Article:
In a recent article published in Scientific Reports, researchers conducted a population-based study with a case–control design in rural areas of Honduras in Central America to examine whether wood cookstove use by indigenous populations was associated with increased risk of stomach cancers, including gastric adenocarcinoma (GC).
Honduras, El Salvador, Guatemala, and Nicaragua are four low and middle-income countries (LMICs) countries in Central America (CA-4) with a combined population of over 40 million. The natives in these countries have a homogeneous diet low in fruits and vegetables, and they use wood stoves (fogon) for cooking. Moreover, Helicobacter pylori (H. pylori) infection is endemic in 60 to 70% of the adult populations of CA-4.
Since these people use wood, charcoal, and dung (biomass fuels) for cooking and other domestic energy requirements, they expose themselves to carcinogens in wood smoke, such as polycyclic aromatic hydrocarbons (PAHs) and heterocyclic amines (HCAs), which have health consequences.
Metabolizing phase I enzymes, such as cytochrome P450 Family 1 Subfamily B Member 1 (CYP1B1) and CYP1A2, and phase II enzymes, glutathione S transferases (GSTs) and N-acetyltransferases (NAT) modify these compounds. However, genetic variation(s) in the genes encoding HCAs and PAHs activating/deactivating enzymes might modify the risk for GA.
H. pylori infection, which causes stomach inflammation and ulcers, is another risk factor for GC along with host genetics, cooking with biomass fuels, and dietary factors. Notably, cytotoxin-associated gene A (CagA) is the principal H. pylori virulence genotype for GC. Overall, how these factors together interact with enzymes that activate and deactivate PAHs and HCAs in wood smoke is unclear.
About the study
Thus, in the present study, researchers hypothesized that the effects of wood stove use might be most apparent in the rural populations of CA-4. They prospectively recruited incident GC cases from Santa Rosa de Copán and Siguatepeque hospitals in the mountainous rural areas of Honduras. The team used endoscopic appearance and confirmatory histopathology for GC diagnosis. All participants underwent health and epidemiology assessments and provided their sociodemographic data. They replied yes or no about lifetime woodstove use.
Since the region has a high H. pylori prevalence, the team used a validated multiplex serology assessment to determine the participant's CagA and H. pylori infection statuses.
From 1,425 participants with genetic and H. pylori data, the team selected 814 GC patients and 1049 controls, with median ages of 65 and 54, respectively. Of these, 85% and 87% of subjects were seropositive for CagA and H. pylori infection, respectively. In total, 92% and 78% of the GC cases and controls used wood stoves. GC cases were also more likely to be male and older, with a CagA genotype.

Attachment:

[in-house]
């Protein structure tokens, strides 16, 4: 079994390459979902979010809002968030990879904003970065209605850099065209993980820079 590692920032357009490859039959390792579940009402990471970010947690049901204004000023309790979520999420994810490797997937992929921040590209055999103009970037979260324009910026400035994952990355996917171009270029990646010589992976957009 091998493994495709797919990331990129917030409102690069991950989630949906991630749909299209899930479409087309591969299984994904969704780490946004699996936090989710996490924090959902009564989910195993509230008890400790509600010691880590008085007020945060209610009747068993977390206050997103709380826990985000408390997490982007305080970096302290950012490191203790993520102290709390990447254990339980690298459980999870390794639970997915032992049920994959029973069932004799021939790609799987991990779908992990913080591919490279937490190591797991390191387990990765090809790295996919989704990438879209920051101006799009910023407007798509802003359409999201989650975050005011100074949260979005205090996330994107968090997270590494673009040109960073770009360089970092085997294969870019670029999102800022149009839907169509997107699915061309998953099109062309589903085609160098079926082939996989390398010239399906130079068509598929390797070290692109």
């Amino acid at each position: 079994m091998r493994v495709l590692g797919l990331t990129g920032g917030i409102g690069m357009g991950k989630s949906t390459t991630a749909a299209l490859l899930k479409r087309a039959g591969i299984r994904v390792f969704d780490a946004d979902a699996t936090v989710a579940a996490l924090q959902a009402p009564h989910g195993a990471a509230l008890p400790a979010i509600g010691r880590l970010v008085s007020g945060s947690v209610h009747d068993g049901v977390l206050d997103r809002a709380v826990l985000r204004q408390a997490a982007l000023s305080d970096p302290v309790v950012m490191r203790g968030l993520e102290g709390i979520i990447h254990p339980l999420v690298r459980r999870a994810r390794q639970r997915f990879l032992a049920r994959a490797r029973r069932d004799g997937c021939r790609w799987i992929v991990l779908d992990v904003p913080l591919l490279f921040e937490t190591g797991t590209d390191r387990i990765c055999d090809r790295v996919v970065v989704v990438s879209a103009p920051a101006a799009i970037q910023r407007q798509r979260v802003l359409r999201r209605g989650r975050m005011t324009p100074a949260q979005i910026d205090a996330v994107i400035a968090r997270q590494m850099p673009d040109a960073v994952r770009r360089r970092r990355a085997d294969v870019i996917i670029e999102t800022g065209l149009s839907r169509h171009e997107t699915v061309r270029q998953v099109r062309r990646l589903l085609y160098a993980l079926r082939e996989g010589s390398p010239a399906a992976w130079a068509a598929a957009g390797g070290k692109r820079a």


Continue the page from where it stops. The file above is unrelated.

The authors noted that wood stove use and the rs1800440 variant of CYP1B1 (86%-88%), both GC risk factors, were highly prevalent in the Honduras population. More importantly, the CagA genotype
Wood stove use modified the rs1800440 single nucleotide polymorphism (SNP) of the CYP1B1 gene independent of the CagA genotype and other GC risk factors. Thus, wood stove use increased the risk of GC by more than 2.3 times or by 40%, even after adjusting for age, sex, and CagA status. Previous studies did not find a link between the rs1800440 variant and GC and colon cancer, likely because this association was only significant in individuals exposed to wood stove use.
Polyphen-2 is a tool to predict the impact of amino acid substitutions in any protein. This tool scored the rs1800440 CYP1B1 minor allele (G) encoding amino acid substitution Asn453Ser at 0.906, indicating that this substitution was indeed deleterious and increased the risk of carcinogen exposure, particularly in wood stove users.
Exposure to PAHs in biomass smoke might also have contributed to GC development; however, further research could fully elucidate this relationship.
Overall, the study highlighted how the CYP1B1 genotype, gene encoding enzymes that metabolize pro-carcinogenic compounds in wood smoke, mediate the effects of wood cookstove use on GC. Thus, cooking on wood stoves promotes cancer development.
Researchers have proposed improved cookstove designs to reduce smoke exposure by cooking, but challenges remain. Since genetic factors play a role in susceptibility to adverse health impacts from wood stove cooking, populations with a high prevalence of the risk rs1800440 genotype might benefit most from these interventions.
Further research might shed light on the health and environmental impacts of wood cookstove use.